Orange Hammock Ranch negotiations at standstill

Commissioner Maio reports on status of months-long process and provides update on Peace River Manasota Regional Water Authority capacity planning

A graphic shows the location of Orange Hammock Ranch near the city of North Port. Image courtesy Sarasota County

Negotiations over the purchase of the 5,744-acre Orange Hammock Ranch in South County have come to a halt, Sarasota County Commissioner Alan Maio reported during the regular commission meeting on Jan. 29.

The Southwest Florida Water Management District (SWFWMD) had taken the lead in the talks, Maio reminded his colleagues. That organization and the county each had set aside $9 million, and the Peace River Manasota Regional Water Supply Authority had committed $2 million to the purchase, Maio added. The goal had been to conserve the vast majority of the property as an environmental connection between the Myakka River and the Peace River, Maio noted.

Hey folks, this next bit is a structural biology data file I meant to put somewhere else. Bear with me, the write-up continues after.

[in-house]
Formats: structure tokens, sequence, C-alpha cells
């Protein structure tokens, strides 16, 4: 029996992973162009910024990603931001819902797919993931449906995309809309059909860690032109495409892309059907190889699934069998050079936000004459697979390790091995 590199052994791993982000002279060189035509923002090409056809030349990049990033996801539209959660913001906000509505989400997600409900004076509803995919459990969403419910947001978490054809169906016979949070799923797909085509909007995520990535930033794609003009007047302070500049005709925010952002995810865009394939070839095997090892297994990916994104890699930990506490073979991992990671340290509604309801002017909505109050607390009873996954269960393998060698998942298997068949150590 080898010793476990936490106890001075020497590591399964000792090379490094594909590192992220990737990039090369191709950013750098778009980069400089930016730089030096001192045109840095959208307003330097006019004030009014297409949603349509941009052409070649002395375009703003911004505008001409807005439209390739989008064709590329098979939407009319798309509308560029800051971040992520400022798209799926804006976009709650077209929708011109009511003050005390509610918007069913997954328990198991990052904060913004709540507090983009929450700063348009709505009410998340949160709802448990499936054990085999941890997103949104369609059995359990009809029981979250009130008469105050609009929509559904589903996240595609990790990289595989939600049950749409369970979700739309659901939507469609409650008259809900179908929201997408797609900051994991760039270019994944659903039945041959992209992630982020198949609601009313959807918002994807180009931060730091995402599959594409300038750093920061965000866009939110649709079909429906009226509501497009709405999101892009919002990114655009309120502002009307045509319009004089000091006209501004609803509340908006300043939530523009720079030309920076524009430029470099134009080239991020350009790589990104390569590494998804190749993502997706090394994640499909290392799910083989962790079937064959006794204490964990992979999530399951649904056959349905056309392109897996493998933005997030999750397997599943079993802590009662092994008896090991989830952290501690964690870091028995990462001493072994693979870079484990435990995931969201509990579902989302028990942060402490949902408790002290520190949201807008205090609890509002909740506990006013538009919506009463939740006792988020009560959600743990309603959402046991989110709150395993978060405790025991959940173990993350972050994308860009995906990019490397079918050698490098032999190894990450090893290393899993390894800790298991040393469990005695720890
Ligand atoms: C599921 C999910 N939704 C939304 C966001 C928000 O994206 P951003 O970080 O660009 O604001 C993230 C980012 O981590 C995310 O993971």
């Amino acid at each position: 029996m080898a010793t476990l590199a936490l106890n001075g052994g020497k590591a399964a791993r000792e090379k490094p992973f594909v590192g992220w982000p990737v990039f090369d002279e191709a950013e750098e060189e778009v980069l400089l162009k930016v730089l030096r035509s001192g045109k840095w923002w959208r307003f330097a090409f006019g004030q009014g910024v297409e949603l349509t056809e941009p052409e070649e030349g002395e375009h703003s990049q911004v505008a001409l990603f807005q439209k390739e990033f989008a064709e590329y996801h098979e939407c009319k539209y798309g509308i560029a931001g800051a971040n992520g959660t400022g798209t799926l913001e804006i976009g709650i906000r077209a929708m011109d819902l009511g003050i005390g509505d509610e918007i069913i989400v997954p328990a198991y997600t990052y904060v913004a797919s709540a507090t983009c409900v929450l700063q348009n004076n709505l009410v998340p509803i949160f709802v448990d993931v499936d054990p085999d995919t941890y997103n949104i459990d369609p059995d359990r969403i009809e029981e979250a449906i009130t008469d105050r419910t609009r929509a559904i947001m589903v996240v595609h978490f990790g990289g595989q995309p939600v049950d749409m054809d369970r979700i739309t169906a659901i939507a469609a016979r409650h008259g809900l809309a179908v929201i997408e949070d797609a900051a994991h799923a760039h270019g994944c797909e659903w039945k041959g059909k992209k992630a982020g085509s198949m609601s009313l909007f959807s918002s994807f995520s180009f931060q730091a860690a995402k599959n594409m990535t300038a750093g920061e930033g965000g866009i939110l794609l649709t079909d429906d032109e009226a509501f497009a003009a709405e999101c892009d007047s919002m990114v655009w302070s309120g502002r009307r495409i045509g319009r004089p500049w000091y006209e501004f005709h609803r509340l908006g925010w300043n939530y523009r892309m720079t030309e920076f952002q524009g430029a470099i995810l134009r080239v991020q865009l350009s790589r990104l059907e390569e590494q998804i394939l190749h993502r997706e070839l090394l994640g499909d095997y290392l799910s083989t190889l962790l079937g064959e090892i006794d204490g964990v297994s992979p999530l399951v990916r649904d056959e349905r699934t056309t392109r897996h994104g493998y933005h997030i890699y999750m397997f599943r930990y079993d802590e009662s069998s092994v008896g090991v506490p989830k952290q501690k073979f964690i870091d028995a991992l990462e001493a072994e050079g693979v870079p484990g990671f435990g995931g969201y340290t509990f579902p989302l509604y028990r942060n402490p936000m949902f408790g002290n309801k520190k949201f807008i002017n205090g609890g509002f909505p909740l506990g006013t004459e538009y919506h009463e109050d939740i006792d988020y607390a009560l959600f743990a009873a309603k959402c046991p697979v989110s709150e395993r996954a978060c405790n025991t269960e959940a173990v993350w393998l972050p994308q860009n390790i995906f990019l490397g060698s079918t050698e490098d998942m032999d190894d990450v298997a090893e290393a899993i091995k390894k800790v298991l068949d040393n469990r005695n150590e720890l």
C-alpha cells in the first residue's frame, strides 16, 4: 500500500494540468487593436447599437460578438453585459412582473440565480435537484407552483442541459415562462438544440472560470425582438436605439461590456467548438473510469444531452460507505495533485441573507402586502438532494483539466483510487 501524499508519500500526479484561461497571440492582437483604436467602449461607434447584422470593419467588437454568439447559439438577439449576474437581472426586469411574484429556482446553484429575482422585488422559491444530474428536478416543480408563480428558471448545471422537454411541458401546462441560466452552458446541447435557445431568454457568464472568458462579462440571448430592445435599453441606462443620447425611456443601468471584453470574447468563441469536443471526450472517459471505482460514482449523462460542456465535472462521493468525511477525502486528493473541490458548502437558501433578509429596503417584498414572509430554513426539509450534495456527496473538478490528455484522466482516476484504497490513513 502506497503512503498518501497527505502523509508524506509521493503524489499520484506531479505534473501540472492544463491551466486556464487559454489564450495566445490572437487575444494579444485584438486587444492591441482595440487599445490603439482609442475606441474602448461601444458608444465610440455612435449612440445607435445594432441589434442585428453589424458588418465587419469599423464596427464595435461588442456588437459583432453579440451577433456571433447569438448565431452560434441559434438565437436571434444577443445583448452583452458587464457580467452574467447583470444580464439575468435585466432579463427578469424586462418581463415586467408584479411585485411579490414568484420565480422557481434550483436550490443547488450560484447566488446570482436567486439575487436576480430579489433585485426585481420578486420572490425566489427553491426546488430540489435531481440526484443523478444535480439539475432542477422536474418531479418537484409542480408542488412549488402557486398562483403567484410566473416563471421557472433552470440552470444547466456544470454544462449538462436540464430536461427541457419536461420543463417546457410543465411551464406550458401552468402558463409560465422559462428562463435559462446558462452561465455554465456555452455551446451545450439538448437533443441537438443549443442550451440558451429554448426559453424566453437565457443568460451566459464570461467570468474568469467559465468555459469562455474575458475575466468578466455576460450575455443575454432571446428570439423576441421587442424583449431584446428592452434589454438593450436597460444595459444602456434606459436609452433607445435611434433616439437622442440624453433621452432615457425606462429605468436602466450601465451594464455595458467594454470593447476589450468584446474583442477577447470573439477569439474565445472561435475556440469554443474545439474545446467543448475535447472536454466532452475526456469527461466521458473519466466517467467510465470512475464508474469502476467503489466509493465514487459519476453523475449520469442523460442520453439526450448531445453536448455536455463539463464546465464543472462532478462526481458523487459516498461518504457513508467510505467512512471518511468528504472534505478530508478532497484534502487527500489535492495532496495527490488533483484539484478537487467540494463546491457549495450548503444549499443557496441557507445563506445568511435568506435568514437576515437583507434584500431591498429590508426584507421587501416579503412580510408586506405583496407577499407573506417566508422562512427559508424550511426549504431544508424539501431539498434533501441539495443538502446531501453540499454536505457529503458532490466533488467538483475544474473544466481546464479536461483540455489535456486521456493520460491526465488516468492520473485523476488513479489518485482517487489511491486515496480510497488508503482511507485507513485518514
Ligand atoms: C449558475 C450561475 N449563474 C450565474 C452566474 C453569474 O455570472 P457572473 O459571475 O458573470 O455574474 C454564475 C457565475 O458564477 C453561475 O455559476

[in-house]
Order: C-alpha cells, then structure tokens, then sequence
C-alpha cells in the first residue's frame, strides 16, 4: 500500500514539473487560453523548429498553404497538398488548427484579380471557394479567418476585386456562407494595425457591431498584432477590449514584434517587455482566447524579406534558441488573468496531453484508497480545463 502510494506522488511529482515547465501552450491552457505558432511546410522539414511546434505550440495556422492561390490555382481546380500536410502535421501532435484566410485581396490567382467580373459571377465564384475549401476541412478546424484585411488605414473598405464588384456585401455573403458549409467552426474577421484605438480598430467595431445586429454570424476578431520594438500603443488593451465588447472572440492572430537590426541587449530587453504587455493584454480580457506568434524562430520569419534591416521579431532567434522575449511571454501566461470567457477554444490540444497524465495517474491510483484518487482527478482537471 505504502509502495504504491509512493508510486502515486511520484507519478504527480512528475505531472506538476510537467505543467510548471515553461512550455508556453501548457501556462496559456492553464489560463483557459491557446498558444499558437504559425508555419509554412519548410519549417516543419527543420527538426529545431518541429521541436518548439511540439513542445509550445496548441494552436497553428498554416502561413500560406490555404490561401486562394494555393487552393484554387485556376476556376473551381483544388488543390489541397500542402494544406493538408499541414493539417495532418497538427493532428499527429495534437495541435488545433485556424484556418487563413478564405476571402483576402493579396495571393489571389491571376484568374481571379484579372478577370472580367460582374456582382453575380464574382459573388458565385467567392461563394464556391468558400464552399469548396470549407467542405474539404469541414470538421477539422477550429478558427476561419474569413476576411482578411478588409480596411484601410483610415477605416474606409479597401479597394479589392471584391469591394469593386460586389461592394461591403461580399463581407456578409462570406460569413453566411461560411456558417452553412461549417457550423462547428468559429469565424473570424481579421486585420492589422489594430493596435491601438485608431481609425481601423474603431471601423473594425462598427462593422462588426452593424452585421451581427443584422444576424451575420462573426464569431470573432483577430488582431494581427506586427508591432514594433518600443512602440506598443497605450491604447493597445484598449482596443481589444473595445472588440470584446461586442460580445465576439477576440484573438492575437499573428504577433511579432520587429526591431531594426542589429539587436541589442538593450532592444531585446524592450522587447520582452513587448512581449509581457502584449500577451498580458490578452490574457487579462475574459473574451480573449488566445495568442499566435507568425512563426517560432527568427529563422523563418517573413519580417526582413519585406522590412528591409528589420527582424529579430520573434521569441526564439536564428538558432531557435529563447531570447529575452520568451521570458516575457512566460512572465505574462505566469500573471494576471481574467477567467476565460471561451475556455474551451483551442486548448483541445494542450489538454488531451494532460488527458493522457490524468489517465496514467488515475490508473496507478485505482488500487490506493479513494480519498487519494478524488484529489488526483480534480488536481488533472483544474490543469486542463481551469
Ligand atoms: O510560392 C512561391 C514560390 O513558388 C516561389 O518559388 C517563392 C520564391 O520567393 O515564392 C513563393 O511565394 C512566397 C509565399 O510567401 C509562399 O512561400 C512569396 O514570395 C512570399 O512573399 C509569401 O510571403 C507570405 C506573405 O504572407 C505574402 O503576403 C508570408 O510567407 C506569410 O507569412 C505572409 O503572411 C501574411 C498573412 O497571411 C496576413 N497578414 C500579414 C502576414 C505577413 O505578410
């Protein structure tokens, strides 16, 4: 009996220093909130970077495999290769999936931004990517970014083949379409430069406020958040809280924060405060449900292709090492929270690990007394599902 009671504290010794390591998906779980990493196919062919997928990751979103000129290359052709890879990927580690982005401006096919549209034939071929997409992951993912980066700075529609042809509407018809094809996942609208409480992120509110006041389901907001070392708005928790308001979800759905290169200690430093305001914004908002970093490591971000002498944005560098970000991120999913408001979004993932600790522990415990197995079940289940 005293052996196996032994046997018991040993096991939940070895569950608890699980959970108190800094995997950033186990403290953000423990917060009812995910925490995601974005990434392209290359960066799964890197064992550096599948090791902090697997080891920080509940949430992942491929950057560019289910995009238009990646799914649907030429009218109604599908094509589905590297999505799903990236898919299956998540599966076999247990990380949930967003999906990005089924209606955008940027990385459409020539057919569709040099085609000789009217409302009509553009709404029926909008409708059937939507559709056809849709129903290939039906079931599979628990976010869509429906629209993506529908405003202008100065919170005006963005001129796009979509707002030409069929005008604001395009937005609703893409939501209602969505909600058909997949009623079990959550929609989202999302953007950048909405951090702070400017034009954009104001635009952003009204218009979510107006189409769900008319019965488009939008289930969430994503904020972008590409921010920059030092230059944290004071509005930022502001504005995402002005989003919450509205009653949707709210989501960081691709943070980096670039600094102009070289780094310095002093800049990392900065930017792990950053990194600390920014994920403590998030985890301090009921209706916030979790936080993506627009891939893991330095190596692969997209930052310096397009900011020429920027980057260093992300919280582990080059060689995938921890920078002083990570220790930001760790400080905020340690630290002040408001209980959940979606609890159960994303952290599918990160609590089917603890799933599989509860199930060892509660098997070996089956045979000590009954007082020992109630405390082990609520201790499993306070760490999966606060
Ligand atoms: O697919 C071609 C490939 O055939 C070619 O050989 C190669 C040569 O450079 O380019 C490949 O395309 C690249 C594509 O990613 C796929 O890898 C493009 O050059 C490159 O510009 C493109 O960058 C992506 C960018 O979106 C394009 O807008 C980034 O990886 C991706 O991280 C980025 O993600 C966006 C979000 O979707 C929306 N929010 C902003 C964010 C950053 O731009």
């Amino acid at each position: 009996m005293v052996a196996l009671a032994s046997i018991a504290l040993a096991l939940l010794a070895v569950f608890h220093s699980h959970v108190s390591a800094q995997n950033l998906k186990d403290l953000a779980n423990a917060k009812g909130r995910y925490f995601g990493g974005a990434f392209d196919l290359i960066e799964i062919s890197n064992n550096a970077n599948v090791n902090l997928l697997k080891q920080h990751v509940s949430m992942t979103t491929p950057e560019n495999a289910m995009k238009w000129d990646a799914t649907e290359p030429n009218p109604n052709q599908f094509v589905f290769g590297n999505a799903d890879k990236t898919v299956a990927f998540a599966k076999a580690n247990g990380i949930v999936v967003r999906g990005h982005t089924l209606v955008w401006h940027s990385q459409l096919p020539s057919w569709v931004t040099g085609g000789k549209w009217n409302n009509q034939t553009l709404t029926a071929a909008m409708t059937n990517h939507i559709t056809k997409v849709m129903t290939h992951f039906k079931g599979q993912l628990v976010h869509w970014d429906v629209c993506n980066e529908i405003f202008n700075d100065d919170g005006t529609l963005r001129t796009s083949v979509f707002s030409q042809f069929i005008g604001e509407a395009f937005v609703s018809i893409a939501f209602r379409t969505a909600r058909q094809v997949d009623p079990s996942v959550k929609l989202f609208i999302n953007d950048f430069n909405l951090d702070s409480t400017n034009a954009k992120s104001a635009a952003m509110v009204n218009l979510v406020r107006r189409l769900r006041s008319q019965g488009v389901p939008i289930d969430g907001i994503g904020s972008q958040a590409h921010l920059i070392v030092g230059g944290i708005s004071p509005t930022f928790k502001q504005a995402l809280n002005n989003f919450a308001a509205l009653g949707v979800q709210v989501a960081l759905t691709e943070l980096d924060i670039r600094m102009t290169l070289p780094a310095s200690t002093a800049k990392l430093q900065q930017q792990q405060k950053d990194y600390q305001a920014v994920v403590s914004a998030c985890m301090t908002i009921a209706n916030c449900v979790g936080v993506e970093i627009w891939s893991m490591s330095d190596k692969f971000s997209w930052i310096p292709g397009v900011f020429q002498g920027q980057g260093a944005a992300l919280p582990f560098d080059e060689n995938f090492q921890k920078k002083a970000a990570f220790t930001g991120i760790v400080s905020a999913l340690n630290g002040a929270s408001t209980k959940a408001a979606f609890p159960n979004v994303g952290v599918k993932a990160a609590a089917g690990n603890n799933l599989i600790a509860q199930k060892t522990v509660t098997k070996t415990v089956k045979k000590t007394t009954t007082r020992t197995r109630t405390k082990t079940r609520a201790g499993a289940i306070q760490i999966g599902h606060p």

During the last formal update on negotiations, Carolyn Brown, then-director of the county’s Parks, Recreation and Natural Resources Department (PRNR), offered a report to the county commissioners and the North Port commissioners as the boards held a joint meeting on June 6, 2017.

The county and SWFWMD had offered their $18 million on March 20, 2017 to Dykes Everett & Co. in Orlando — the firm representing the owners of Orange Hammock Ranch, Brown said. On April 3, 2017, she added, Dykes Everett had responded with a counter offer of $22 million in cash, with a closing date of Sept. 30, 2017.

Under its governing policy, she explained, SWFWMD could pay up to 90% of the appraised value of a parcel, so the district had up to $9 million to commit to Orange Hammock Ranch.

Dry prairie is just one part of the Orange Hammock Ranch’s features. Image courtesy Conservation Foundation of the Gulf Coast

On Jan. 29, Maio noted that two rounds of appraisals of Orange Hammock Ranch had been authorized during the negotiations. About a week and a half ago, he continued, “The owners … didn’t reject our latest offer but didn’t accept it.”

Maio added, “The best people that negotiate these large purchases were involved in this, and we just could not make it happen, and we’ve tried for quite a while.”